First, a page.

"As an ICU physician, I have to admit that I have often glossed over a patient's preexisting psychiatric history. This is not always our focus in ICU. When a patient is on life support, we pay close attention to their preexisting heart function, lung function, kidney function," he said.
"I think screening these high-risk patients is something we can easily do once their condition has improved, and at least ensure that we are considering their mental health.
"It is worth acknowledging to patients that mental suffering after ICU admission is common, and by being aware of it, as clinicians, we can potentially intervene. Sometimes knowing that they are not alone is all a patient needs to confide their symptoms. Mental health is certainly no different," Fernando added.
Reached for comment, Ipsit Vahia, MD, medical director of geriatric psychiatry outpatient programs and medical director at the Institute for Technology and Psychiatry at McLean Hospital, Belmont, Massachusetts, said the study shows "an interesting and important signal" suggesting that ICU survivors may be at higher risk for suicide and self-harm.
"It has been recognized previously that ICU hospitalizations may lead to longer-term psychological symptoms, but this study is among the largest to specifically demonstrate a relationship with increased suicide and self-harm," said Vahia.
"Beyond this primary finding, however, it is important to look at the specific predictors of suicide among ICU survivors. Unsurprisingly, those at highest risk tended to be persons with a previous history of psychiatric illness, residing in lower-income neighborhoods, and those that received mechanical ventilation or renal replacement, indicating a more serious underlying medical illness," Vahia noted.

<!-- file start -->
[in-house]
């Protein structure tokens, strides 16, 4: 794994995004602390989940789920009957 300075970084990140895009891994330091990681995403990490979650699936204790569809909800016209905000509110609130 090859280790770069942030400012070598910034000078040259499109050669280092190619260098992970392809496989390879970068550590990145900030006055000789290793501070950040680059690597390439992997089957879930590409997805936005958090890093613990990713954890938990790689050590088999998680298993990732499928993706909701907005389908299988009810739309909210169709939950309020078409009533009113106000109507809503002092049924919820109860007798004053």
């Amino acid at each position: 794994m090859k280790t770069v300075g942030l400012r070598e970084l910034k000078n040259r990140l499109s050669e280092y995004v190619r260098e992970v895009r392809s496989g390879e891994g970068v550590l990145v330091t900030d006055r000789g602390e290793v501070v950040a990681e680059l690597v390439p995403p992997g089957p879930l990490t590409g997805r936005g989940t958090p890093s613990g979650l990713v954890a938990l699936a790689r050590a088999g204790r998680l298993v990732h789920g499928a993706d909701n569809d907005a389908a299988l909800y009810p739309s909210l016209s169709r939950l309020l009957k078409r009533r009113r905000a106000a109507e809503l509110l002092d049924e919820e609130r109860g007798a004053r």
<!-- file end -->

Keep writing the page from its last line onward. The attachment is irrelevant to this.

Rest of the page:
He said it's also important to recognize that although rates of self-harm or suicide were higher among ICU survivors, the long-term incidence is relatively low.
"The findings of the study are most relevant in demonstrating how certain populations of ICU patients, ie, those with existing psychiatric diagnosis, with more social economic disadvantages, and those with medical conditions severe enough to require invasive treatment, may be especially predisposed to longer-term suicide risk," said Vahia.
He added that the study takes on heightened importance in light of the COVID-19 pandemic.
"An extraordinarily large number of people worldwide have required and continue to require ICU treatment. We already know that the pandemic has had a devastating impact on mental health, especially among younger people.
"As we begin the process of unraveling the immediate, short-, and longer-term mental health impact from COVID-19, studies such as this remind us that the full impact of COVID-19 severe enough to require ICU hospitalization may not actually be recognized for years or even decades from now," Vahia said.
Funding for the study was provided by the Institut du Savoir Montfort, Hôpital Montfort, Ottawa, Canada. Fernando and Vahia have disclosed no relevant financial relationships.
BMJ. Published online May 5, 2021. Full text